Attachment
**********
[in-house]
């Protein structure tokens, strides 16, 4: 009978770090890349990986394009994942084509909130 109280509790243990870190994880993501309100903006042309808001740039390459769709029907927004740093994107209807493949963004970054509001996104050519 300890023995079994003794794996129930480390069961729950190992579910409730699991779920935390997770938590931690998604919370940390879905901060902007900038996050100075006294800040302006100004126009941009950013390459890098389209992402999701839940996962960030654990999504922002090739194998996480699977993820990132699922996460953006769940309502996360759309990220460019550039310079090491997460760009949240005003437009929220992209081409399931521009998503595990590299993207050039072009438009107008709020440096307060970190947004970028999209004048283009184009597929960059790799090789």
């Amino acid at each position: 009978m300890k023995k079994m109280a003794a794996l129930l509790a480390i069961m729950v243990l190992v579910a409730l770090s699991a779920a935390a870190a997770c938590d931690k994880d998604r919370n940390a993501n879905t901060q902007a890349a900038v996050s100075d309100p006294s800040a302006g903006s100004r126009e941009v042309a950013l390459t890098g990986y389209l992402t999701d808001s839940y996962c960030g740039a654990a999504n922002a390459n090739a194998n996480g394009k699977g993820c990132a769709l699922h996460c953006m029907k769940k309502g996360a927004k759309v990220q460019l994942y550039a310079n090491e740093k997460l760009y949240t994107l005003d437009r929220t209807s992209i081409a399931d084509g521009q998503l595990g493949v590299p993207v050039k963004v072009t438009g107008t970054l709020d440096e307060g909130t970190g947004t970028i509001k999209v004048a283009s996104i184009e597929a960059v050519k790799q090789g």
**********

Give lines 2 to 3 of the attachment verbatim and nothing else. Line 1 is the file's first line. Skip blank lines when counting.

């Protein structure tokens, strides 16, 4: 009978770090890349990986394009994942084509909130 109280509790243990870190994880993501309100903006042309808001740039390459769709029907927004740093994107209807493949963004970054509001996104050519 300890023995079994003794794996129930480390069961729950190992579910409730699991779920935390997770938590931690998604919370940390879905901060902007900038996050100075006294800040302006100004126009941009950013390459890098389209992402999701839940996962960030654990999504922002090739194998996480699977993820990132699922996460953006769940309502996360759309990220460019550039310079090491997460760009949240005003437009929220992209081409399931521009998503595990590299993207050039072009438009107008709020440096307060970190947004970028999209004048283009184009597929960059790799090789």
């Amino acid at each position: 009978m300890k023995k079994m109280a003794a794996l129930l509790a480390i069961m729950v243990l190992v579910a409730l770090s699991a779920a935390a870190a997770c938590d931690k994880d998604r919370n940390a993501n879905t901060q902007a890349a900038v996050s100075d309100p006294s800040a302006g903006s100004r126009e941009v042309a950013l390459t890098g990986y389209l992402t999701d808001s839940y996962c960030g740039a654990a999504n922002a390459n090739a194998n996480g394009k699977g993820c990132a769709l699922h996460c953006m029907k769940k309502g996360a927004k759309v990220q460019l994942y550039a310079n090491e740093k997460l760009y949240t994107l005003d437009r929220t209807s992209i081409a399931d084509g521009q998503l595990g493949v590299p993207v050039k963004v072009t438009g107008t970054l709020d440096e307060g909130t970190g947004t970028i509001k999209v004048a283009s996104i184009e597929a960059v050519k790799q090789g």